The excitement for our trip to the Azores had been building for months, if not years. Ever since we’d first heard about these mysterious Portuguese islands in the middle of the Atlantic, our interest had been piqued. Maybe it was the geographical, topographical and cultural similarity to Hawaii. Or maybe it was because of all the places we’ve traveled, this was somewhere no one (that we knew, at least) had been. Or maybe it was the realization that, in many ways, we had no idea what to expect.
To get to the Azores from Valencia, we took two flights. Both about two hours, both relatively inexpensive (as so many flights within Europe are). Landing on Sao Miguel, the biggest and most diverse of the Azorean islands, we were immediately, 100%, blown away. This skinny little island (39 miles long and only 10 miles at its widest point) was a vibrant green in all directions, with mountains stretching up into the low hanging summer clouds to the east and west. It certainly lives up to it’s nickname of “the green island.”
We spent our first two days on Sao Miguel island getting lost among the narrow cobblestone streets of the island’s capital “city” Ponta Delgada. With about 45,000 inhabitants, it’s the largest city in the Azorean archipelago, but definitely feels much more like a town. The architecture resembles some of the South and Central American colonial towns we visited in 2015 during our trip around the world. But many of the buildings in Ponta Delgada feature white exteriors against grey and black stone roofs and streets - a stark contrast that is entirely unique.
The Portuguese, and Azoreans in particular, were friendly and warm, and it was easy to slip back into the laidback island lifestyle we once knew on Maui (not to say the Spanish lifestyle isn’t laidback - but island life is just different, ya know?). We explored the central market, the harbor, tiny local bars where Azorean men throw back beers at all times of day, ate Portuguese tapas, and drank plenty of port as well as a few local craft brews. Let’s just say, we acclimated fast.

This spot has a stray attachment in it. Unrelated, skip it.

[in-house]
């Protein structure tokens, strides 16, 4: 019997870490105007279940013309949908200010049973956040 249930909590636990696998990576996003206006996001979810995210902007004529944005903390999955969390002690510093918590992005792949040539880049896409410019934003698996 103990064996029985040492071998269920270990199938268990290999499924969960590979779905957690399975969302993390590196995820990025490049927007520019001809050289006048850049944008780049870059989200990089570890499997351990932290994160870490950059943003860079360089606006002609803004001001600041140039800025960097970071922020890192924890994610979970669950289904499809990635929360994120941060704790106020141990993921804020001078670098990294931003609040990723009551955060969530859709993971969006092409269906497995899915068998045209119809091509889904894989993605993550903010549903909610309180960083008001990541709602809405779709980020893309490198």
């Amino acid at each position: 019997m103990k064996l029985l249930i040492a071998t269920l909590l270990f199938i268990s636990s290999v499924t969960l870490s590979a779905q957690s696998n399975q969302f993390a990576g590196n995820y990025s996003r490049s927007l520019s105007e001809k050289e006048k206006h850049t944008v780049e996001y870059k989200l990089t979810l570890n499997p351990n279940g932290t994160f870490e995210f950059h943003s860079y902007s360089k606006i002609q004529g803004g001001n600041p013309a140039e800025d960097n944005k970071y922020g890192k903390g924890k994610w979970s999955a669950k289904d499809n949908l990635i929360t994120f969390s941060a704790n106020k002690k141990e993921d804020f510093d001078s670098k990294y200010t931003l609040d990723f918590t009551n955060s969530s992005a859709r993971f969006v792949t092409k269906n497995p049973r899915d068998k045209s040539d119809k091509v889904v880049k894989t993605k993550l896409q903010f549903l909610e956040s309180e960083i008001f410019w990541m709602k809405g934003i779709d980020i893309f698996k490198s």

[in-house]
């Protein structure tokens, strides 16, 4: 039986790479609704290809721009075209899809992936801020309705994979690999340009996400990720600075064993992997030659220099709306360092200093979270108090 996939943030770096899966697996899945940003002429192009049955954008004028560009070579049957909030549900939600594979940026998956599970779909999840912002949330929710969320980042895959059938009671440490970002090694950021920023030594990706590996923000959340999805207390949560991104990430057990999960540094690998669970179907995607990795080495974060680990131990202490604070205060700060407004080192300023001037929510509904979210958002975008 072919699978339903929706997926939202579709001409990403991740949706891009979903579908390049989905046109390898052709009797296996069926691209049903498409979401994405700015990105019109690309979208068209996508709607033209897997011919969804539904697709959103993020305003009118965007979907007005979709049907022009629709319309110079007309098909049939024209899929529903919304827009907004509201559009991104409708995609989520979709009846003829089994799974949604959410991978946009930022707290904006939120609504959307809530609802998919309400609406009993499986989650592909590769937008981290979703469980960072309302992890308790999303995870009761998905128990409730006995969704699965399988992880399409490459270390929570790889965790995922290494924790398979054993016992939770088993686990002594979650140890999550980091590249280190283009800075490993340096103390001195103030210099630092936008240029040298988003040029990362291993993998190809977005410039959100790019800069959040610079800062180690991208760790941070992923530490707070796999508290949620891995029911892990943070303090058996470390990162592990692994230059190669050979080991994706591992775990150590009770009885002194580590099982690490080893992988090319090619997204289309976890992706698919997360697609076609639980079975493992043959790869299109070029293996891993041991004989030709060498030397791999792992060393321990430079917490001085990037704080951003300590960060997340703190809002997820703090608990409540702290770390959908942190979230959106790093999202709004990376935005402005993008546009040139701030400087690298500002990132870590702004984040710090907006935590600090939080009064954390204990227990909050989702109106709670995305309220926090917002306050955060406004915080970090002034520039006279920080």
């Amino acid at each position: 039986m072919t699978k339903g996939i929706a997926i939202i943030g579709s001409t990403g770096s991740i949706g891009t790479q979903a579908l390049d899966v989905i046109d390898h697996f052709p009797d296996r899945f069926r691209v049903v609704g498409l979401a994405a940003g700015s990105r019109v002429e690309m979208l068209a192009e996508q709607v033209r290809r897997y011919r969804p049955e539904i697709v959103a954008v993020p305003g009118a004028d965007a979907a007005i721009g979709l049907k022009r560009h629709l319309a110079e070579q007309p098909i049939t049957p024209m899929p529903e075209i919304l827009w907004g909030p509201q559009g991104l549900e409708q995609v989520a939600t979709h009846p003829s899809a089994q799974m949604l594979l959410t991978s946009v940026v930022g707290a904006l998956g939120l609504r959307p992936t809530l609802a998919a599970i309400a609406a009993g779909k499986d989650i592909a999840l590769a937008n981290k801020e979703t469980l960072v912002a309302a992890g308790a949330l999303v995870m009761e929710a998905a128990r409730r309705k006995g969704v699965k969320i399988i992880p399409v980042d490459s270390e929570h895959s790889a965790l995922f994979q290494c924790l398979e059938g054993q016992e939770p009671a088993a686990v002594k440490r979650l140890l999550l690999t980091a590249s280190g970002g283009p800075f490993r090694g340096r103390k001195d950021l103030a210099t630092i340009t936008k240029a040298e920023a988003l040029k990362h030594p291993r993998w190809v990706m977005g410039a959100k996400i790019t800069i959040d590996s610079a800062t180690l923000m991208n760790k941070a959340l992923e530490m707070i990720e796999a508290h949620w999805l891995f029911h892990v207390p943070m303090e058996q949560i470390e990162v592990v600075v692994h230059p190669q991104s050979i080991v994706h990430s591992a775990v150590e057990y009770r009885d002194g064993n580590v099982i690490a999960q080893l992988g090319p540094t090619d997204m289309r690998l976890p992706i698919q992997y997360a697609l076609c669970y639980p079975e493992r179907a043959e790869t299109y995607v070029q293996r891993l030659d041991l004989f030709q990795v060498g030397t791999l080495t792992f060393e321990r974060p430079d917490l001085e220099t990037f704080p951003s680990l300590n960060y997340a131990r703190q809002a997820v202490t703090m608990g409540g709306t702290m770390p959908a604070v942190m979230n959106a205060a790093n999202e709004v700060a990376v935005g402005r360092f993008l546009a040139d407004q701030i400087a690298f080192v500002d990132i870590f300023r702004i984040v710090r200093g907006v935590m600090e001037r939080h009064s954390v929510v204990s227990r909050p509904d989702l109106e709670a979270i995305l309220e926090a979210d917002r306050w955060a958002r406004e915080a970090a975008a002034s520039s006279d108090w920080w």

After a couple of days it was time to really explore the island. We rented a car (the only real way to truly explore the island) in Ponta Delgada and darted off to a small village on the western coast called Caloura. Located near the midpoint of the island, we thought it’d be a good jumping off point for all the adventures we had planned.
Outside of the “city,” we were again reminded why Sao Miguel is known as the green isle. Giant, basketball-sized purple hydrangeas line the streets and rolling green hills are backed by tall, volcanic mountains. The entire island looks landscaped - contrived for our definition of beauty. We quickly agreed that is was unlike any place we’ve ever been and quite possibly could be the most beautiful place we’ve ever visited.
A big reason the Azores are so insanely picturesque is because the island chain is located on a triple junction of tectonic plates, exactly the spot where the Eurasian, African and North American plates meet, creating six volcanic zones on Sao Miguel alone. Today, this tectonic, volcanic activity results in magnificent crater lakes, steep mountain ravines, lush jungles, spectacular waterfalls, and a handful of life-changing hot springs. It’s a nature lover’s dream come true.
In just a few days we hiked the incredible Praia trail to Lagoa do Fogo, the Caldeira da Ribeira Grande trail to Salto do Cabrito, and the Vista do Rei to Sete Cidades. In Sete Cidades we kayaked around a natural volcanic crater late - from Lagoa Azul to Lagoa Verde - then drank a few beers before making the trek back up the crater. To truly take in the magnificence of Sete Cidades, we drove to Boca do Inferno, just outside the crater, which offers one of the most spectacular views you’ll ever see (pic below).
One of the super rad things about Sao Miguel, is the opportunity to dip into a natural hot spring following a day of hiking. We went to two different, uniquely cool hot springs during our time on the island. One, Caldeira Velha, was seemingly in the middle of a tropical forest (2 euro entrance fee) and the other, Dona Beija (4 euro entrance fee), is a bit more posh, in the idyllic, sleepy town of Furnas and another volcanic lake, Lagoa do Furnas. All of this, and we haven’t even mentioned our visit to the Gorreana Tea Farm, the only tea plantation in Europe and some tasty passionfruit and pineapple liqueur tastings at Fábrica De Licores: A Mulher de Capote.
Our trip to Sao Miguel is very close to being the definition of our perfect vacation. Full of hikes, delicious local food, amazing produce (tiny, sweet melons!), local wine and beer, daily visits to natural hot springs, and beautiful evenings spent watching the Atlantic crash against black volcanic coastline.
The day before we left, we saw an advertisement for a small cottage for sale in a local real estate office and legitimately contemplated whether we could buy a place there and leave the rest of the world behind. We didn’t pull the trigger, but that’s not to say we won’t at some point in the future. Because the moment we left the Azores, we started planning our next trip back. It was simply incredible.
Look for our Cohica Trip to the Azores & Sao Miguel, coming soon. In the meantime, check out
Portugal: A foodie exploration to Lisbon & Porto
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